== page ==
Dir: Gavin 'in da' Hood
Starring: Hugh Jass, man! Will.I.Am
Part two of this Smaltz-review-a-thon is, in a way, the most intriguing. Not the film itself necessarily but the stories of studio interference, on set re-writes and it then being leaked at only 75% complete.
This, followed by very mixed reviews from cinema goers and comic book fans, left Smaltz a little unsure what to expect. The opening sequences of the film do little to rectify this. Flashy action sequences (though technically very good) do little to draw the viewer (namely, SMALTZ!) in.
Thankfully this is setup is to contrast with Logan’s desire for a quiet life which is filled with gorgeous Canadian scenery. Obviously this doesn’t last very long and soon he’s growling at his brother, his former commander and an oriental chap with guns.
Surprisingly the romantic interest that drives him to this is moving and handled well with Mr Jackman making sure you care what happens to him. In fact he carries the film on those burley shoulders very commendably and is undoubtedly the main reason to keep watching, he really does seem to care for this character and it shows.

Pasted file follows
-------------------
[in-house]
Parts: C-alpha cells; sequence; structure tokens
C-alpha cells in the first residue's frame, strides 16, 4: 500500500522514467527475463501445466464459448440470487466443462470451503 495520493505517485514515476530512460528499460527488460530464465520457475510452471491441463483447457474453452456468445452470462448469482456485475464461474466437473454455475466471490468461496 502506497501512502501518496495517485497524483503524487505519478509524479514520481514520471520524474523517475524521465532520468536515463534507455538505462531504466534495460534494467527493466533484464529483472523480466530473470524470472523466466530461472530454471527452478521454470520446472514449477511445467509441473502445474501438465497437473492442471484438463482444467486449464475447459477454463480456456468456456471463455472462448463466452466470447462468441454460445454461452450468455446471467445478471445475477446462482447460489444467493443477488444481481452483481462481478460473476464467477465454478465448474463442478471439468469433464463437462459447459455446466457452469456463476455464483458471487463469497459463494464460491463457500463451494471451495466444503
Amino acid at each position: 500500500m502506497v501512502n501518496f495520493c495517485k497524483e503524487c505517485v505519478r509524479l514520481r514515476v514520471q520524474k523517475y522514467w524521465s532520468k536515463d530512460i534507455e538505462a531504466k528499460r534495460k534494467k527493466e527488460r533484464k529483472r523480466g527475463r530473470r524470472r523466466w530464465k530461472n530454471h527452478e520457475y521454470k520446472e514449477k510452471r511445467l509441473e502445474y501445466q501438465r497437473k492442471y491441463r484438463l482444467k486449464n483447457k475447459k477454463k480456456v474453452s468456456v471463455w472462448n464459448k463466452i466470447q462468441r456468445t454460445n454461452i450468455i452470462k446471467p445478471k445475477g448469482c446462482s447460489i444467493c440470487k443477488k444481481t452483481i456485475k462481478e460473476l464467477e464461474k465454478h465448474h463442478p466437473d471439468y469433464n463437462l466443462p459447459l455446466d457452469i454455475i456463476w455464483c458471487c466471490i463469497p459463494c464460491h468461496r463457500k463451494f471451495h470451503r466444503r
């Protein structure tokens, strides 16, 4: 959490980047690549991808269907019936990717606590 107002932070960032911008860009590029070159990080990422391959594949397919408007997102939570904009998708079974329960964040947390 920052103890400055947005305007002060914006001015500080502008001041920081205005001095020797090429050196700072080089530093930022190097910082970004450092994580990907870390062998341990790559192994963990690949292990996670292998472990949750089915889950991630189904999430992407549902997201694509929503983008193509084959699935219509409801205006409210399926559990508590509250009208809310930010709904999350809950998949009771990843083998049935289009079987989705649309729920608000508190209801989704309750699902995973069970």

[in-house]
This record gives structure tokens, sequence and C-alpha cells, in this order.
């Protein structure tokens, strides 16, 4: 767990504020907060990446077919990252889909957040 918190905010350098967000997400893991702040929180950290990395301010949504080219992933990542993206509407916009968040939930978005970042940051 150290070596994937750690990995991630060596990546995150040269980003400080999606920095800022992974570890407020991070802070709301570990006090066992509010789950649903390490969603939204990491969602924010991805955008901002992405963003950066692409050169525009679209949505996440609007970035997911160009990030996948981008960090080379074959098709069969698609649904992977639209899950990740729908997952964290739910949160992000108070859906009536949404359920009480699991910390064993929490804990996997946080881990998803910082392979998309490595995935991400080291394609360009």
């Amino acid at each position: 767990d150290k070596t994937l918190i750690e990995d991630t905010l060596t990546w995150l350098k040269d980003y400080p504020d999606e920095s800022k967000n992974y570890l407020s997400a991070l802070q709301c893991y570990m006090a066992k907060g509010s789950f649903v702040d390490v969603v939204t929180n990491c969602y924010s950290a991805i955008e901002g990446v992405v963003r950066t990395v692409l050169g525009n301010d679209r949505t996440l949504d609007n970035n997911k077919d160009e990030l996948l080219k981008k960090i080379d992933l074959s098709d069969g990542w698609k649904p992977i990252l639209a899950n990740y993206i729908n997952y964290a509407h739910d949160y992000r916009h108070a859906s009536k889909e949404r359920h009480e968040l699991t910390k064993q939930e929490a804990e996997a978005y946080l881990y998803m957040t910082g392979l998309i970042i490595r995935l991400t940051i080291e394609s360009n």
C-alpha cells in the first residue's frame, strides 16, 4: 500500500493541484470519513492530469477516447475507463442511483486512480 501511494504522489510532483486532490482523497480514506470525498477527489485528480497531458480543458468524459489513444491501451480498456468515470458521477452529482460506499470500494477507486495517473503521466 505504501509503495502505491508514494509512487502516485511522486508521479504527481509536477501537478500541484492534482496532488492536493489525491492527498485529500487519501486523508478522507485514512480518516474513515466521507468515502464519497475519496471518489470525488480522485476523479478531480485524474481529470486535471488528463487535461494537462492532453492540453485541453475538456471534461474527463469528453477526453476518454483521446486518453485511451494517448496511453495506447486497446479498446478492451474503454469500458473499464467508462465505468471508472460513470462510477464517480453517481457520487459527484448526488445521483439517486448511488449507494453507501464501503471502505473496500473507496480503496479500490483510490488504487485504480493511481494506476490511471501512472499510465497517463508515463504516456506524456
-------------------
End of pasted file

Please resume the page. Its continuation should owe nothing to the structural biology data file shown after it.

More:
The main complaint for comic book fans seems to be the interpretation of Deadpool and the many abilities he shouldn’t have. Smaltz knows nothing of this but has an interest in these sorts of films so it’s an interesting place to be watching from. The character certainly provides a menacing adversary but as with many super hero films there are a lot of characters that aren’t given enough screen time and he is one of them.
Another is fan favourite Gambit, it’s a good piece of casting but only for about 20 minutes screen time.
All in all Smaltz was pleasantly surprised. The film is quite tidy with spectacular stunts although some post-production effects are less convincing. The central character is as appealing as ever and it all just about puts everything in place for the original X-Men films, albeit in a sometimes contrived way. If you like the earlier films then this is worth a look although it does lack the weight that Patrick Stewart and Ian McKellen brought to the series.